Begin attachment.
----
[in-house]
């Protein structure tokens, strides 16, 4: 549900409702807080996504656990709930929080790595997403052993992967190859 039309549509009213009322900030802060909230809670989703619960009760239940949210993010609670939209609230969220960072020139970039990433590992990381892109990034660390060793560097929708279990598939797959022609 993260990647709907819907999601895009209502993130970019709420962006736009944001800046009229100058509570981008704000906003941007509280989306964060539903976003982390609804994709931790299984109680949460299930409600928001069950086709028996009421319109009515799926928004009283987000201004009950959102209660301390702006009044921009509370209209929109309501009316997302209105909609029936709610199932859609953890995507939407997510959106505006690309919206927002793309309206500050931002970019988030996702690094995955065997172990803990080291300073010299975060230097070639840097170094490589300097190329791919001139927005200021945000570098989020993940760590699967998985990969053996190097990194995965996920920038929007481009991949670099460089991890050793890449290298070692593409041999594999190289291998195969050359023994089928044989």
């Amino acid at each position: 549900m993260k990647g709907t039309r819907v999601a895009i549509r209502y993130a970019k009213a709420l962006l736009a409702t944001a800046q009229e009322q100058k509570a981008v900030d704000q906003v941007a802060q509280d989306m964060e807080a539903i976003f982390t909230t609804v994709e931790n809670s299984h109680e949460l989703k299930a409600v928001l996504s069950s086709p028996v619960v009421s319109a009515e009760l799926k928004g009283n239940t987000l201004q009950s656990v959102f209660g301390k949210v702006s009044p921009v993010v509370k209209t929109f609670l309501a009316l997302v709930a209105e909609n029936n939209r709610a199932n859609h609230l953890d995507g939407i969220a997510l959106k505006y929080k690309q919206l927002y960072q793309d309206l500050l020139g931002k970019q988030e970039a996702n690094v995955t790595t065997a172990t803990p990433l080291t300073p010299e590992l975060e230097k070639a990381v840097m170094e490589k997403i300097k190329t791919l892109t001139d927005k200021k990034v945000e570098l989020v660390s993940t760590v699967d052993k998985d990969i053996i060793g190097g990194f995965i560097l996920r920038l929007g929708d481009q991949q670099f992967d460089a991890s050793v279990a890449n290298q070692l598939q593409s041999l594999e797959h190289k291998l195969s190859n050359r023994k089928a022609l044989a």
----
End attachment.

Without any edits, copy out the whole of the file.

[in-house]
């Protein structure tokens, strides 16, 4: 549900409702807080996504656990709930929080790595997403052993992967190859 039309549509009213009322900030802060909230809670989703619960009760239940949210993010609670939209609230969220960072020139970039990433590992990381892109990034660390060793560097929708279990598939797959022609 993260990647709907819907999601895009209502993130970019709420962006736009944001800046009229100058509570981008704000906003941007509280989306964060539903976003982390609804994709931790299984109680949460299930409600928001069950086709028996009421319109009515799926928004009283987000201004009950959102209660301390702006009044921009509370209209929109309501009316997302209105909609029936709610199932859609953890995507939407997510959106505006690309919206927002793309309206500050931002970019988030996702690094995955065997172990803990080291300073010299975060230097070639840097170094490589300097190329791919001139927005200021945000570098989020993940760590699967998985990969053996190097990194995965996920920038929007481009991949670099460089991890050793890449290298070692593409041999594999190289291998195969050359023994089928044989």
């Amino acid at each position: 549900m993260k990647g709907t039309r819907v999601a895009i549509r209502y993130a970019k009213a709420l962006l736009a409702t944001a800046q009229e009322q100058k509570a981008v900030d704000q906003v941007a802060q509280d989306m964060e807080a539903i976003f982390t909230t609804v994709e931790n809670s299984h109680e949460l989703k299930a409600v928001l996504s069950s086709p028996v619960v009421s319109a009515e009760l799926k928004g009283n239940t987000l201004q009950s656990v959102f209660g301390k949210v702006s009044p921009v993010v509370k209209t929109f609670l309501a009316l997302v709930a209105e909609n029936n939209r709610a199932n859609h609230l953890d995507g939407i969220a997510l959106k505006y929080k690309q919206l927002y960072q793309d309206l500050l020139g931002k970019q988030e970039a996702n690094v995955t790595t065997a172990t803990p990433l080291t300073p010299e590992l975060e230097k070639a990381v840097m170094e490589k997403i300097k190329t791919l892109t001139d927005k200021k990034v945000e570098l989020v660390s993940t760590v699967d052993k998985d990969i053996i060793g190097g990194f995965i560097l996920r920038l929007g929708d481009q991949q670099f992967d460089a991890s050793v279990a890449n290298q070692l598939q593409s041999l594999e797959h190289k291998l195969s190859n050359r023994k089928a022609l044989a």